A customer dialogue approach to customer support differs from traditional service models in at least one critical way. The most basic difference is that a customer dialogue approach insists that businesses perform better in the market when they minimize the self-orientation of their business processes and maximize their customer-centeredness. Yet, a customer-centered business strategy requires more than being nice to customers. Many “customer care” approaches call for treating customers the way you’d like to be treated—the so-called Golden Rule. Treating customers the way we, as service providers want to be treated implies that we inherently know what’s best for them. A customer dialogue approach alternatively assumes that customers know, or can quickly learn, what’s best for them as individual customers. We need to treat customers the way their actions indicate they want, not the way we would want to be treated as a customer.
Paradoxically, even authors encouraging companies to minimize their own self-orientation end up advocating the Golden Rule of customer support, which is really more an attribute of a self-oriented approach than a customer-centered one. Peppers and Rogers, for example, in their recent book Return on Customer (2005) make the following assertion:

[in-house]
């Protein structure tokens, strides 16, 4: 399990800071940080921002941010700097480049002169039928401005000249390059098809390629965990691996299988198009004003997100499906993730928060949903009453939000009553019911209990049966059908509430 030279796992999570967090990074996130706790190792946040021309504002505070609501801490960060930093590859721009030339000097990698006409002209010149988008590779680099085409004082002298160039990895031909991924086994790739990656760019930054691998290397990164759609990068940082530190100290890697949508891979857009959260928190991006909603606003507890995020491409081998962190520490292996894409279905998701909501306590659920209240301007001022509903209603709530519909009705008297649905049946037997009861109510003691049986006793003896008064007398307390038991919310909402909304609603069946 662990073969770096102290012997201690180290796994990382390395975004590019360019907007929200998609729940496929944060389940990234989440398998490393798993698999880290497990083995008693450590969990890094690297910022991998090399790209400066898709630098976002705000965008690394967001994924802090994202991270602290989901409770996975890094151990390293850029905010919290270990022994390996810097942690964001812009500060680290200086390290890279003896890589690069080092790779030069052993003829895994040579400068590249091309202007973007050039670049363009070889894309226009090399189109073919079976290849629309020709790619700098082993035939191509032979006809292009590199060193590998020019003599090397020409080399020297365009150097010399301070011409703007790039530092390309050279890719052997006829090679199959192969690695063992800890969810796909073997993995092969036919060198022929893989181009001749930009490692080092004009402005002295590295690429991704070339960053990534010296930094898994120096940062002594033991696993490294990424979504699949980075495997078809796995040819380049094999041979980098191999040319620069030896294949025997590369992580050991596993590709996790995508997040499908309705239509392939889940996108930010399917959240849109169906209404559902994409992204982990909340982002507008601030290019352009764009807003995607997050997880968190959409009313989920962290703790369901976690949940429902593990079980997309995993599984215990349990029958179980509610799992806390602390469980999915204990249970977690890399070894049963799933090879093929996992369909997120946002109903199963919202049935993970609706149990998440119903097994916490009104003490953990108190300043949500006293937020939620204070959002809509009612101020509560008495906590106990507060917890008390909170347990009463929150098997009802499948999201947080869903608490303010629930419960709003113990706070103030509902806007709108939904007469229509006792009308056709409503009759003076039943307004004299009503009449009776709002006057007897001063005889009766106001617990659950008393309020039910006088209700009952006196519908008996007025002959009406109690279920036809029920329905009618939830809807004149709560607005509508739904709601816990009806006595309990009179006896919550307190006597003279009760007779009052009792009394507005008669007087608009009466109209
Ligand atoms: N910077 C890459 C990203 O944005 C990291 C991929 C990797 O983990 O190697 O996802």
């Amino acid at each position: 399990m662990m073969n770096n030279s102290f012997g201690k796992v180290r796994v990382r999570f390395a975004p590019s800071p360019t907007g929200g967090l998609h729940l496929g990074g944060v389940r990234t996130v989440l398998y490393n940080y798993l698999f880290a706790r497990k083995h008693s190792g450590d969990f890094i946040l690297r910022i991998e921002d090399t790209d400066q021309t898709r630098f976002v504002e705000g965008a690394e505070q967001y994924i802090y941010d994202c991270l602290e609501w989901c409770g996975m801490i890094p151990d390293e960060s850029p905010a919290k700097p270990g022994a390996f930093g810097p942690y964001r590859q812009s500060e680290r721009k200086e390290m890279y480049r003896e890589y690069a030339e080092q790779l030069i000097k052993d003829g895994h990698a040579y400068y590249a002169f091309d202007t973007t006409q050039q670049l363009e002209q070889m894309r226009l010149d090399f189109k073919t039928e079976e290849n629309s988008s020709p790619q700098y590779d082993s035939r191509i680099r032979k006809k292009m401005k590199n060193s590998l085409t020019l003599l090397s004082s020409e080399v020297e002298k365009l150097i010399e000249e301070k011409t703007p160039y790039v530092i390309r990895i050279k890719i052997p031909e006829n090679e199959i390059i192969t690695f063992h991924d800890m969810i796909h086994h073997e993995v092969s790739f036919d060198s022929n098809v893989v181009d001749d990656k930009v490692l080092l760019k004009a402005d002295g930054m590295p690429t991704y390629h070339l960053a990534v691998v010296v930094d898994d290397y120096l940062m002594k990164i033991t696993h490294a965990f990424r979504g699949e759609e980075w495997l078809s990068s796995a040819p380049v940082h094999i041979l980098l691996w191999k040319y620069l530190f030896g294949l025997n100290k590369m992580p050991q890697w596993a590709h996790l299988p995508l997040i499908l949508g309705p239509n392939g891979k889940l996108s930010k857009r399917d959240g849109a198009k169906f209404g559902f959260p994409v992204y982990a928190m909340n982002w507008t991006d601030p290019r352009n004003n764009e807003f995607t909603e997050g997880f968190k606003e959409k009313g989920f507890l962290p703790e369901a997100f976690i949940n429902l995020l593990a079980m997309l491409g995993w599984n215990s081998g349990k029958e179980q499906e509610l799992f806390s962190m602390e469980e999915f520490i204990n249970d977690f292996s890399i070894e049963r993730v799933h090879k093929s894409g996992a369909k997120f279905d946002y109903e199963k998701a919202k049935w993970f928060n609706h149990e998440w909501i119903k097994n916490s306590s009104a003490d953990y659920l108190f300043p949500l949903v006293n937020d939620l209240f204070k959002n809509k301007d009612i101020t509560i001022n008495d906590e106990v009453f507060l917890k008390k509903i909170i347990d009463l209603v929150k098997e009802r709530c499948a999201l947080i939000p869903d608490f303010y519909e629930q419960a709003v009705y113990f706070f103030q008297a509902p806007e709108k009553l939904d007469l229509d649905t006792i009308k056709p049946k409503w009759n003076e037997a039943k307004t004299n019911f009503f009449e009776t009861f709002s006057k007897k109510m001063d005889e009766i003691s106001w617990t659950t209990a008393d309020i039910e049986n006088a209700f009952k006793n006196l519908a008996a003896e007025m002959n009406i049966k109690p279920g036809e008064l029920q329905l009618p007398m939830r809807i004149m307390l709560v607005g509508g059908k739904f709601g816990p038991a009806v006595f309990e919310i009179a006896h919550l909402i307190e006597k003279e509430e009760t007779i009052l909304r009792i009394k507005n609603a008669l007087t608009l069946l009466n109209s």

The secret to earning a customer’s trust is to see the situation from the customer’s perspective. You will need to treat the customer the way you yourself would want to be treated if you were the customer…everyone at your company must embrace this mission (2005, pp. 26-27).
Peppers and Rogers(2005) slip from advocating customer research to earn the customer’s trust by seeing the situation from their perspective, and manage their experience with your business, to advocating that your organization can do it by having its support staff imagine the customer’s perspective from their own experience. The two are not the same.
The Golden Rule is helpful in honing communication skills, but it is not sufficient to see the service experience from the view of the customer. The fact of the matter is, you can either do the customer research needed to understand your customers and develop ongoing efforts to manage their experience with your business, including training staff in dialogue techniques, or you can imagine you know your customers based on your own experience alone and make sure your staff at least follows the Golden Rule in designing and delivering services. It’s great if the latter approach works for your business. But, don’t confuse its success with understanding your customers.
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